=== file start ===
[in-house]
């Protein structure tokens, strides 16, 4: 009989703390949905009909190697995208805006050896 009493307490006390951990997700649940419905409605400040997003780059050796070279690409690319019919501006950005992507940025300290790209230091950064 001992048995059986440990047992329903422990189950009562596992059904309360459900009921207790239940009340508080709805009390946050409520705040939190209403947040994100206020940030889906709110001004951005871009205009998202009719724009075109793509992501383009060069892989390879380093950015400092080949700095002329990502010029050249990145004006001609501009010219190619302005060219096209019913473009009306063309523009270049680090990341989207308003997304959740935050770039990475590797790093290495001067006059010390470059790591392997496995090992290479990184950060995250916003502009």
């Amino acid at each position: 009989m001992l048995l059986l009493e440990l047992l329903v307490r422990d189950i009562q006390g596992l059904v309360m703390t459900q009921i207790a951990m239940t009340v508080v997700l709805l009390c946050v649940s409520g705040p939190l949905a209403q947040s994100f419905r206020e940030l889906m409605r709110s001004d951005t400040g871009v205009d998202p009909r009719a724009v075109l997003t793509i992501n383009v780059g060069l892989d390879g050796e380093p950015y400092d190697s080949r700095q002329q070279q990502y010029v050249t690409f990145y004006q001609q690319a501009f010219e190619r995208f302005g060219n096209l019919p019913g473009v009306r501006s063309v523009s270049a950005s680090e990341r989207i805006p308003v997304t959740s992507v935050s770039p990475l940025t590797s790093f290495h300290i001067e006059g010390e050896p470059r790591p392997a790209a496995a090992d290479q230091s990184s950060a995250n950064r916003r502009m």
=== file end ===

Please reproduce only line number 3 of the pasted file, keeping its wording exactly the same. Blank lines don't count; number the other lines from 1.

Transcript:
């Amino acid at each position: 009989m001992l048995l059986l009493e440990l047992l329903v307490r422990d189950i009562q006390g596992l059904v309360m703390t459900q009921i207790a951990m239940t009340v508080v997700l709805l009390c946050v649940s409520g705040p939190l949905a209403q947040s994100f419905r206020e940030l889906m409605r709110s001004d951005t400040g871009v205009d998202p009909r009719a724009v075109l997003t793509i992501n383009v780059g060069l892989d390879g050796e380093p950015y400092d190697s080949r700095q002329q070279q990502y010029v050249t690409f990145y004006q001609q690319a501009f010219e190619r995208f302005g060219n096209l019919p019913g473009v009306r501006s063309v523009s270049a950005s680090e990341r989207i805006p308003v997304t959740s992507v935050s770039p990475l940025t590797s790093f290495h300290i001067e006059g010390e050896p470059r790591p392997a790209a496995a090992d290479q230091s990184s950060a995250n950064r916003r502009m």